Now let’s talk about expressing your voice. Because if you have your voice, it’s not going to do you much good trapped inside.

Here’s how you need to get it out.

# 1 You need to continue to be driven by passion.

We are governed by some natural laws in this world, and one of those laws is that you are going to have to put in the time if you want to make a difference.

Malcolm Gladwell will tell you that it takes at least 10,000 hours to truly become an expert at something.

Have you ever seen anybody invest 10,000 hours in something he or she isn’t passionate about?

# 2 You need to have a vision.

All things are created twice in this world. First in your mind, and then out in the physical world.

So, you need to have a vision of how your personal voice is going to affect change in the world, and how it’s going to be brought to life.

# 3 You need to have discipline.

Even though you have a vision that you’re passionate about, there are going to be times when life conspires to suck the life out of you.

And those are the times that separate those who can from those who can’t.

Albert E.N. Grey boils down success to this very simple point. He says that the successful person has formed the habit of doing things that failures don’t like to do. Remember that.

# 4 Lastly...

Although vision, discipline, and passion rule the world, there’s one last piece that separates those who provide a contribution that endures and those who don’t.

Consider these two historical figures both of whom, had vision, discipline, and passion.

George Washington had the vision of building a new nation united and free from foreign interference.

He disciplined himself to learn how to recruit supply and keep people from deserting the revolutionary army. Angered by discrimination against Colonial military officers, British land policies, and restriction on US expansion, Washington was passionate about the cause of liberty.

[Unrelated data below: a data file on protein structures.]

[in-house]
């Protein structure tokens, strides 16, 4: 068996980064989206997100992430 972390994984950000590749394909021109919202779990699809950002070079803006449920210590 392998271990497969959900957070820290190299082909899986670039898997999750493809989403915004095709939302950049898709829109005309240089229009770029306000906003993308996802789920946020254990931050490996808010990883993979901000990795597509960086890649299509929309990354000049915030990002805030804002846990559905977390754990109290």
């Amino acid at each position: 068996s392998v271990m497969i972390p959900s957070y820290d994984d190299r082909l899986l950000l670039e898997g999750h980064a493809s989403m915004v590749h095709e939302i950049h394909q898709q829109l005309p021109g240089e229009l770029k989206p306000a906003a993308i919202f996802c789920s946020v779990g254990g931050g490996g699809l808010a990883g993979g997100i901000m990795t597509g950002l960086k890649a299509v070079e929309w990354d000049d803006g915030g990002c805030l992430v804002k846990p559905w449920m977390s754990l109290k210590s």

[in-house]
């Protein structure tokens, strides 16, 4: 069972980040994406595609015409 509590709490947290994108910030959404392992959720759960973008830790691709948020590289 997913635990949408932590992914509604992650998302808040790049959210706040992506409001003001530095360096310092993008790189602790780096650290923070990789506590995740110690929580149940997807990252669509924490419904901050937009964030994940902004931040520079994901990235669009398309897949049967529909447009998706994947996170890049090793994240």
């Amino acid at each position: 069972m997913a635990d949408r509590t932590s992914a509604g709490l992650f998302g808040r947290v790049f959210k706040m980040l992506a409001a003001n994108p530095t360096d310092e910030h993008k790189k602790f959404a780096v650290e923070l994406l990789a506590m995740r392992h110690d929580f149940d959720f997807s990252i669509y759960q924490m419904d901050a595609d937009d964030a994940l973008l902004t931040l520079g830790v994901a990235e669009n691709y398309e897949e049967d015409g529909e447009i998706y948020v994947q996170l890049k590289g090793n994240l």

The 8th Habit 6

Vision, discipline, and passion.

Now let’s consider Adolf Hitler.

Hitler passionately communicated his vision of a 1000 year reign of the Third Reich and a superior Aryan race.

He built one of the most disciplined military industrial machines that the world has ever seen. If you’ve ever seen him speak, you cannot question his passion.

The 8th Habit 7

Conscience.

Vision, discipline, and passion, without conscience, eventually fail.

So remember, in expressing your voice you need to have vision, discipline, passion, and conscience.

How to help your Business

We’ve covered how you can find your voice and express it. Now let’s turn to how you can help your business, and the people within it unlock their potential as well.

If you are a leader, you will know that modeling the behavior you want to see in other people is critical.

You are on a stage every single day, and people take their cues from you.

A leader that inspires others to find their voice acts with integrity.

So how do you act with integrity?

This is where the first seven habits come in. Here’s the quick rundown on those habits.

The first three habits can be summarized simply as a four-word expression…

Make and keep promises.

The ability to make a promise is being proactive, the content of the promise is beginning with the end in mind, and keeping the promise is putting first things first.

The next three habits can be summarized in a short phrase as well.

Involve people in the problem and work out the solution together.

This requires mutual respect (which is win-win), mutual understanding, which is seek first to understand than to be understood, and lastly creative cooperation, which is synergizing.

The last habit – sharpening the saw – means increasing your competency in the four areas of your life…

Your body, mind, heart, and spirit.

The other big thing you can do to be a role model to those around you is to build trust.